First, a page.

labor Will Chattanooga workers vote in UAW?
Autoworkers in the South are on the cusp of making history. At the sprawling Volkswagen plant, a billion-dollar auto factory located where Chattanooga slips into the Tennessee hills, workers will vote Wednesday through Friday on whether they want the United Auto Workers union to represent them.
Why is this historic? A victory would be the beginning of an ambitious attempt by Volkswagen and the UAW to build a new model for the United States to compete globally. The election itself concludes one of the most innovative and important union-organizing drives in decades.
At its core, the Chattanooga model would have a German-style works council, elected by all plant employees, making key decisions about how the facility is run. The UAW would bargain over wages and benefits, but cede to the council traditional bargaining prerogatives such as work rules and training.
Why have a union at all? U.S. labor law requires one to avoid a works council morphing into a company-dominated union. Moreover, a union would represent workers' economic interests at the bargaining table and give them confidence to speak candidly in the councils. Historically, unions have linked rising productivity to better wages, fueling consumer demand and reducing inequality, not a bad combination right now.
Works councils and unions are hardly new to Volkswagen. The automaker views workers' voices as vital for boosting innovation, productivity and quality. Bernd Osterloh, a member of VW's supervisory board, called works councils a "competitive advantage." As a result, the company has them in all its plants except Chattanooga and two in China.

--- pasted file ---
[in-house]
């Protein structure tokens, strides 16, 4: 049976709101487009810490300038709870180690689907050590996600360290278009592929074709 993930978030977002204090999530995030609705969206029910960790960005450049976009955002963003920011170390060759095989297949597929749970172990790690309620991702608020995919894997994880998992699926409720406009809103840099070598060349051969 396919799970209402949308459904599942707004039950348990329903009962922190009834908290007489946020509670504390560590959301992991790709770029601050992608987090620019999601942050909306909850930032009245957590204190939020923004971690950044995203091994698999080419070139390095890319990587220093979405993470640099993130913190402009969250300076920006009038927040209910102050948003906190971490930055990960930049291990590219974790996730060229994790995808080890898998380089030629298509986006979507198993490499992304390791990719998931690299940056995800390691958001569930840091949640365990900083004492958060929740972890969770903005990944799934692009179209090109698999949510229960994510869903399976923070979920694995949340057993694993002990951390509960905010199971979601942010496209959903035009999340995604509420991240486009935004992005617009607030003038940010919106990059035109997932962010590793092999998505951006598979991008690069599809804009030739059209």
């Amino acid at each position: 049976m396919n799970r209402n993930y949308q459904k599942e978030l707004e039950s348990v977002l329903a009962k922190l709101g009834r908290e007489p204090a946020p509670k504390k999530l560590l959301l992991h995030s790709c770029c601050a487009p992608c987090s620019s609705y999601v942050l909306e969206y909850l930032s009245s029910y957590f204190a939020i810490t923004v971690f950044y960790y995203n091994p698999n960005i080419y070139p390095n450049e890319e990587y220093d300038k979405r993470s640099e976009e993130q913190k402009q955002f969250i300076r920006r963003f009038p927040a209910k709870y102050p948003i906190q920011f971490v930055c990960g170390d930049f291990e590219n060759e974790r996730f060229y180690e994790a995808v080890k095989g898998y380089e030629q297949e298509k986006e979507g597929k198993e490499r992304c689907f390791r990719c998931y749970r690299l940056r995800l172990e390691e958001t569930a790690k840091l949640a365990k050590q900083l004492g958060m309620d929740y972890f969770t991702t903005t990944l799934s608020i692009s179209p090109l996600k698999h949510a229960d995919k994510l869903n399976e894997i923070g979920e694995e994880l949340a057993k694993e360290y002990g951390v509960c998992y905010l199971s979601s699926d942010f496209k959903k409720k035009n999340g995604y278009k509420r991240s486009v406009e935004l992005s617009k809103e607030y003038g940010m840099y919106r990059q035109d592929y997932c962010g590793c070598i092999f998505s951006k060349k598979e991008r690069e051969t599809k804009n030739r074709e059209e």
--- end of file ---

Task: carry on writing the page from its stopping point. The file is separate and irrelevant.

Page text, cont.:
VW has done very well with this approach. It has led all major automakers in raising shareholder value, an eye-popping 107.1 percent, over the last three years and was virtually tied for second place in global auto production in 2012.
Bob King, the UAW president, has said the union wants the Chattanooga plant "to set the standard globally." The UAW has moved toward a far more collaborative relationship with the Detroit automakers in recent years, generating record profits and new jobs. Union leaders view the works councils as a logical next step.
Unions, historically weak in the South, have been unable to organize a foreign-based automaker not affiliated with Detroit. The UAW announced in September that a majority of VW workers had signed cards to have a union. The company not only has agreed to be neutral, but has allowed union organizers to address workers in the plant, a rare move. "We believe the American culture is democracy," the new VW of America CEO said in January.
Not everyone agrees. Conservative political leaders, business groups and well-funded conservative national organizations are campaigning hard to defeat the union.
Tennessee Gov. Bill Haslam, a Republican, warns new auto investment will dry up with a UAW victory, and U.S. Sen. Bob Corker, R-Tenn., predicts damage lasting "for generations to come." Not to be outdone, a Fox News commentator observes the UAW, "having sucked Detroit dry, is looking South for fresh blood."
Ideology trumps reality in these attacks. A large unionized General Motors plant in Spring Hill, Tenn., two hours away, has hardly damaged the state's competitiveness. In fact, GM has just announced an investment of $350 million that will support 2,000 jobs.
Evidently none of the critics has looked at the Detroit automakers lately. Last year, Ford Motor Co. had record profits in its North American operations - $8.8 billion - and the average profit-sharing check of Ford's 47,000 UAW workers was $8,800 for the year.
Ultimately, the decision to have a union ought to be up to Volkswagen's workers. This right is fundamental to a democratic society. Outside money and resources pouring in to defeat the drive corrode democratic values.
The stakes are high. A union model rolling out of Chattanooga could mean a more successful company, workers across the South taking a test drive, and a new route to the middle class for working families.
Harley Shaiken is a professor at UC Berkeley specializing on labor and the global economy.